The table holding the data has over 1.3 million records, that besides
rain gauge data also has other data types (e.g., water conductivity,
water level, water chemistry etc.) in the "Class_Name" column. I didn't
mention this in my original post because I thought I could deal with it
after I'll get your help with the basic query, but now I see it is much
more complex then I thought. I added this to Hugo's query as you can
see below. So the efficiency of the query is an important issue here.
If you have any ideas on how to make it run faster?

Here is the query as I run it with both options:

--START
SELECT a.Location_Name
, a.Time AS StartTime
, MIN(b.Time) AS EndTime
,(SELECT SUM(e.Value)
FROM V_Cell AS e
WHERE e.Location_Name =
a.Location_Name
AND e.Class_Name = 'Rain'
AND e.Time >= a.Time
AND e.Time <= MIN(b.Time)) AS
TotalRain
FROM V_Cell AS a
INNER JOIN V_Cell AS b
ON b.Location_Name = a.Location_Name
AND b.Class_Name = 'Rain'
AND b.Time >= a.Time
-- WHERE NOT EXISTS (SELECT *
-- FROM V_Cell AS c
-- WHERE c.Location_Name =
a.Location_Name
LEFT OUTER JOIN V_Cell AS c
ON c.Location_Name = a.Location_Name
AND c.Class_Name = 'Rain'
AND c.Time < a.Time
AND c.Time >= DATEADD(hour, -12, a.Time)
-- AND NOT EXISTS (SELECT *
-- FROM V_Cell AS d
-- WHERE d.Location_Name =
b.Location_Name
LEFT OUTER JOIN V_Cell AS d
ON d.Location_Name = b.Location_Name
AND d.Class_Name = 'Rain'
AND d.Time > b.Time
AND d.Time <= DATEADD(hour, +12, b.Time)
GROUP BY a.Location_Name
, a.Time

--END

Many thanks,
Ilik

Jul 23 '05 #6

P: n/a
On 17 Feb 2005 01:06:22 -0800, Ilik wrote:

(snip)
If you have any ideas on how to make it run faster?


Hi Ilik,

I don't think there's much room for simplification of the query, so I'd
look into indexes. I don't expect my query to return results in a fraction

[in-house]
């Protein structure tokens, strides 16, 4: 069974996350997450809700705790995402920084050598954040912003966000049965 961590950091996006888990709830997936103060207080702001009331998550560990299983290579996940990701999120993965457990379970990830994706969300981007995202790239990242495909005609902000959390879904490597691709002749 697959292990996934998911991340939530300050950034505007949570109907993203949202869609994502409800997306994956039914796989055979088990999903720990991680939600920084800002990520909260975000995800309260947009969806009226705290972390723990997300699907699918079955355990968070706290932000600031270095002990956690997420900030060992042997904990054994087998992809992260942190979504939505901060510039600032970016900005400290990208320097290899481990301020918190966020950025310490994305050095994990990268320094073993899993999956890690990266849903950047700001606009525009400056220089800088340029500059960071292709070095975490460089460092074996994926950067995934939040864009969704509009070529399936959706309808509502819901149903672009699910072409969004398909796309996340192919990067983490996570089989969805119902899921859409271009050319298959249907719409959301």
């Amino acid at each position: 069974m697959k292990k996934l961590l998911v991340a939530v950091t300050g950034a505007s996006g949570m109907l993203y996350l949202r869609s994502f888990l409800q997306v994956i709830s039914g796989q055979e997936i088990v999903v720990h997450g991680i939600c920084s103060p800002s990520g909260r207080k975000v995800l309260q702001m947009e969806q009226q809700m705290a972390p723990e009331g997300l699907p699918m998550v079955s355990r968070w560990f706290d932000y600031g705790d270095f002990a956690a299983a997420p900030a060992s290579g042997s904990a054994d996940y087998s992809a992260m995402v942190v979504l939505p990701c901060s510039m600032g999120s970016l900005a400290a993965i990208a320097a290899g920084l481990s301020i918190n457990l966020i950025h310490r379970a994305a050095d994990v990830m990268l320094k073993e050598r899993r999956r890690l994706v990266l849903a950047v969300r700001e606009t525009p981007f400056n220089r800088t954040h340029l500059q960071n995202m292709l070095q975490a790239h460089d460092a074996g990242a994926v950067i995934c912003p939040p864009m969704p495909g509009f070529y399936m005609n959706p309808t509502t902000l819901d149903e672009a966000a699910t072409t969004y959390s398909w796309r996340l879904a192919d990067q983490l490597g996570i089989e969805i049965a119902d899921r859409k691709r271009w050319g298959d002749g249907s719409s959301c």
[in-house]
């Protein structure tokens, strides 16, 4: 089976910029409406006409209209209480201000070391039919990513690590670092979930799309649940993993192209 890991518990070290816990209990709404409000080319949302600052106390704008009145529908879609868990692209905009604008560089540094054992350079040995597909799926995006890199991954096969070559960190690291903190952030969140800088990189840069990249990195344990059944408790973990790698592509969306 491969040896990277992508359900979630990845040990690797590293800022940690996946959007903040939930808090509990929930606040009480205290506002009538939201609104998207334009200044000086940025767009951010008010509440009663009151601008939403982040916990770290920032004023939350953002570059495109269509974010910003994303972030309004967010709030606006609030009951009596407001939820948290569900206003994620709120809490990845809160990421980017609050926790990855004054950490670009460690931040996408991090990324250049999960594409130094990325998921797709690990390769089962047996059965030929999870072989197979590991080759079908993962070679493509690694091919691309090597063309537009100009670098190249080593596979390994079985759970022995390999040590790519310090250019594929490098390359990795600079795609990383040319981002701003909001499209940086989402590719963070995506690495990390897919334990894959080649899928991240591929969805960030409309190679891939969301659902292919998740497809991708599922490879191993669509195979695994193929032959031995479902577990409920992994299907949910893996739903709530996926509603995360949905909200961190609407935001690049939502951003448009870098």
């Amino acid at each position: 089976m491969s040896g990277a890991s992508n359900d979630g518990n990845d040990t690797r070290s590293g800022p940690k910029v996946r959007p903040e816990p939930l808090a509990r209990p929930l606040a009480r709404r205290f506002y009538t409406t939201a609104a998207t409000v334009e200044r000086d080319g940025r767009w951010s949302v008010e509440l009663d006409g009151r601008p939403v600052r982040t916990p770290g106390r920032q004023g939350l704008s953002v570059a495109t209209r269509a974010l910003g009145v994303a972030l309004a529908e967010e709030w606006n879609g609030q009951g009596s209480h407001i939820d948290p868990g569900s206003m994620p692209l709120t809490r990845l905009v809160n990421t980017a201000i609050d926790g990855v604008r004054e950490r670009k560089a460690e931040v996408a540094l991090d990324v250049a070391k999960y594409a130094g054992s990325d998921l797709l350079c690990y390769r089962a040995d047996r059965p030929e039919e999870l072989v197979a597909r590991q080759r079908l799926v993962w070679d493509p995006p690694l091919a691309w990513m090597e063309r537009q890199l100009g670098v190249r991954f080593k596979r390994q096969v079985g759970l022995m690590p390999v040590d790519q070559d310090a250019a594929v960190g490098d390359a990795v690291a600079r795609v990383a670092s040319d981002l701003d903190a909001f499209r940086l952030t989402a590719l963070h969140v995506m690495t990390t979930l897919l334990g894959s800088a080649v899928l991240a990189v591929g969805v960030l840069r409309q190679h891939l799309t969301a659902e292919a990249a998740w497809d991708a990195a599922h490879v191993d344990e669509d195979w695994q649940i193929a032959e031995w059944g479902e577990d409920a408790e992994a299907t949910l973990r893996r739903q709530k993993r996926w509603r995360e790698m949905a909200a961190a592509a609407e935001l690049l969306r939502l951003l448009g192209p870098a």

of a second, but two hours appears to be too much. I'm afraid that you
have no indexes on your table that can be used for this query.

In order for us to advise on this, we need to know the actual table
structure (as CREATE TABLE statement, **INCLUDING** all constraints [esp
primary key and unique!]) and all extra indexes you might have defined.
You might wish to run sp_help V_Cell to get a full report on all indexes
and constraints.

Another thing you could do is to run the index tuning wizard (ITW): load
my query in a QA window, select "Query" / "Index Tuning Wizard" and see
what it advises you. ITW is certainly not always perfect, but it never
hurts to check out what it comes up with.

Best, Hugo
--

(Remove _NO_ and _SPAM_ to get my e-mail address)
Jul 23 '05 #7

P: n/a
Ilik (le***@walla.co.il) writes:
As for Erland's solution, I run it only for a few minutes because of
his remark that performance can be an issue there. I tried running the
Hugo's query with the "NOT EXISTS" option. It run for two hours before
I stopped it... The second option ("LEFT OUTER JOIN ") I stopped after
15min .....
The table holding the data has over 1.3 million records, that besides
rain gauge data also has other data types (e.g., water conductivity,
water level, water chemistry etc.) in the "Class_Name" column. I didn't
mention this in my original post because I thought I could deal with it
after I'll get your help with the basic query, but now I see it is much
more complex then I thought. I added this to Hugo's query as you can
see below. So the efficiency of the query is an important issue here.
If you have any ideas on how to make it run faster?


Your data volumes are certainly in par with what I expected. (No one
would have a table like that with only a few thousands of rows!) But
without test data available, it's difficult to post a solution that
tested for performance.